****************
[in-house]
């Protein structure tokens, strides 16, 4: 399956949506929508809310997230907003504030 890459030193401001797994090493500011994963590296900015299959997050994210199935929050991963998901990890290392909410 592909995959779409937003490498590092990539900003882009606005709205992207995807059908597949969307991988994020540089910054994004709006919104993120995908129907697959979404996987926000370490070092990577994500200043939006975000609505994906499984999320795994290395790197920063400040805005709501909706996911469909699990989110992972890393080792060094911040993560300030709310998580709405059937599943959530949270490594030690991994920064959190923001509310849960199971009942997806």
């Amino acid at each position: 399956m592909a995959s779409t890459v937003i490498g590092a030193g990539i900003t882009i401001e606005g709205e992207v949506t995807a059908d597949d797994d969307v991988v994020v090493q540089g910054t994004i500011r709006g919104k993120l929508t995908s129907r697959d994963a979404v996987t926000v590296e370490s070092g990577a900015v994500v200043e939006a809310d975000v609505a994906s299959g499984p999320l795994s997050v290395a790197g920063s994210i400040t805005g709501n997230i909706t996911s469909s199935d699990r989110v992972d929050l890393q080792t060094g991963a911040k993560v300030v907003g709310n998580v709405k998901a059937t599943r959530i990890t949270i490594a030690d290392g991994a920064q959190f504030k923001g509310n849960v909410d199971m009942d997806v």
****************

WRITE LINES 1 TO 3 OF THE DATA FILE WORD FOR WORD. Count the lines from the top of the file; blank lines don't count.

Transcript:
[in-house]
């Protein structure tokens, strides 16, 4: 399956949506929508809310997230907003504030 890459030193401001797994090493500011994963590296900015299959997050994210199935929050991963998901990890290392909410 592909995959779409937003490498590092990539900003882009606005709205992207995807059908597949969307991988994020540089910054994004709006919104993120995908129907697959979404996987926000370490070092990577994500200043939006975000609505994906499984999320795994290395790197920063400040805005709501909706996911469909699990989110992972890393080792060094911040993560300030709310998580709405059937599943959530949270490594030690991994920064959190923001509310849960199971009942997806």
């Amino acid at each position: 399956m592909a995959s779409t890459v937003i490498g590092a030193g990539i900003t882009i401001e606005g709205e992207v949506t995807a059908d597949d797994d969307v991988v994020v090493q540089g910054t994004i500011r709006g919104k993120l929508t995908s129907r697959d994963a979404v996987t926000v590296e370490s070092g990577a900015v994500v200043e939006a809310d975000v609505a994906s299959g499984p999320l795994s997050v290395a790197g920063s994210i400040t805005g709501n997230i909706t996911s469909s199935d699990r989110v992972d929050l890393q080792t060094g991963a911040k993560v300030v907003g709310n998580v709405k998901a059937t599943r959530i990890t949270i490594a030690d290392g991994a920064q959190f504030k923001g509310n849960v909410d199971m009942d997806v």